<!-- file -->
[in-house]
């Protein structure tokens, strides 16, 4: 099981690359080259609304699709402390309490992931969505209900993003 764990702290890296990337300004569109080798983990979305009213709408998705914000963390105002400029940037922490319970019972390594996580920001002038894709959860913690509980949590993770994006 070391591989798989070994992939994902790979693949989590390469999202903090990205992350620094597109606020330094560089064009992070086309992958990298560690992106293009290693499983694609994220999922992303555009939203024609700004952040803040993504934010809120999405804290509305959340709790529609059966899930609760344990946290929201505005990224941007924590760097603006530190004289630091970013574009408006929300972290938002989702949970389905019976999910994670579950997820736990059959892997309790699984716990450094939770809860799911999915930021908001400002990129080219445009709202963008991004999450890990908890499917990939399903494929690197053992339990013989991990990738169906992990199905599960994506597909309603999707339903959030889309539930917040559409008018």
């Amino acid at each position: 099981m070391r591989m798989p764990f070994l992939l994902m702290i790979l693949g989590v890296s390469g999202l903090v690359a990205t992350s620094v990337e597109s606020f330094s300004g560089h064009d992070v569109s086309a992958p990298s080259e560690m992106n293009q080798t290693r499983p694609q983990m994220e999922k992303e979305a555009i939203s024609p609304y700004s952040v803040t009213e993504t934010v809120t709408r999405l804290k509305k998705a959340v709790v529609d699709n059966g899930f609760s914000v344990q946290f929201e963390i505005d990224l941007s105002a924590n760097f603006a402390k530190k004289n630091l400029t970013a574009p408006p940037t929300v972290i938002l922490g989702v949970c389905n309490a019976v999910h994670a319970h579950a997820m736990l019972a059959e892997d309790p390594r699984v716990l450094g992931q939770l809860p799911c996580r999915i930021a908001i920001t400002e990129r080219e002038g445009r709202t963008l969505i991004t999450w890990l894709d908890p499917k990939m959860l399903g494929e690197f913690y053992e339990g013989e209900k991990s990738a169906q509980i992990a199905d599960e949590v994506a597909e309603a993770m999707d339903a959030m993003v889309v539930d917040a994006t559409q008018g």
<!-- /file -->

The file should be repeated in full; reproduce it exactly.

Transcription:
[in-house]
């Protein structure tokens, strides 16, 4: 099981690359080259609304699709402390309490992931969505209900993003 764990702290890296990337300004569109080798983990979305009213709408998705914000963390105002400029940037922490319970019972390594996580920001002038894709959860913690509980949590993770994006 070391591989798989070994992939994902790979693949989590390469999202903090990205992350620094597109606020330094560089064009992070086309992958990298560690992106293009290693499983694609994220999922992303555009939203024609700004952040803040993504934010809120999405804290509305959340709790529609059966899930609760344990946290929201505005990224941007924590760097603006530190004289630091970013574009408006929300972290938002989702949970389905019976999910994670579950997820736990059959892997309790699984716990450094939770809860799911999915930021908001400002990129080219445009709202963008991004999450890990908890499917990939399903494929690197053992339990013989991990990738169906992990199905599960994506597909309603999707339903959030889309539930917040559409008018």
């Amino acid at each position: 099981m070391r591989m798989p764990f070994l992939l994902m702290i790979l693949g989590v890296s390469g999202l903090v690359a990205t992350s620094v990337e597109s606020f330094s300004g560089h064009d992070v569109s086309a992958p990298s080259e560690m992106n293009q080798t290693r499983p694609q983990m994220e999922k992303e979305a555009i939203s024609p609304y700004s952040v803040t009213e993504t934010v809120t709408r999405l804290k509305k998705a959340v709790v529609d699709n059966g899930f609760s914000v344990q946290f929201e963390i505005d990224l941007s105002a924590n760097f603006a402390k530190k004289n630091l400029t970013a574009p408006p940037t929300v972290i938002l922490g989702v949970c389905n309490a019976v999910h994670a319970h579950a997820m736990l019972a059959e892997d309790p390594r699984v716990l450094g992931q939770l809860p799911c996580r999915i930021a908001i920001t400002e990129r080219e002038g445009r709202t963008l969505i991004t999450w890990l894709d908890p499917k990939m959860l399903g494929e690197f913690y053992e339990g013989e209900k991990s990738a169906q509980i992990a199905d599960e949590v994506a597909e309603a993770m999707d339903a959030m993003v889309v539930d917040a994006t559409q008018g």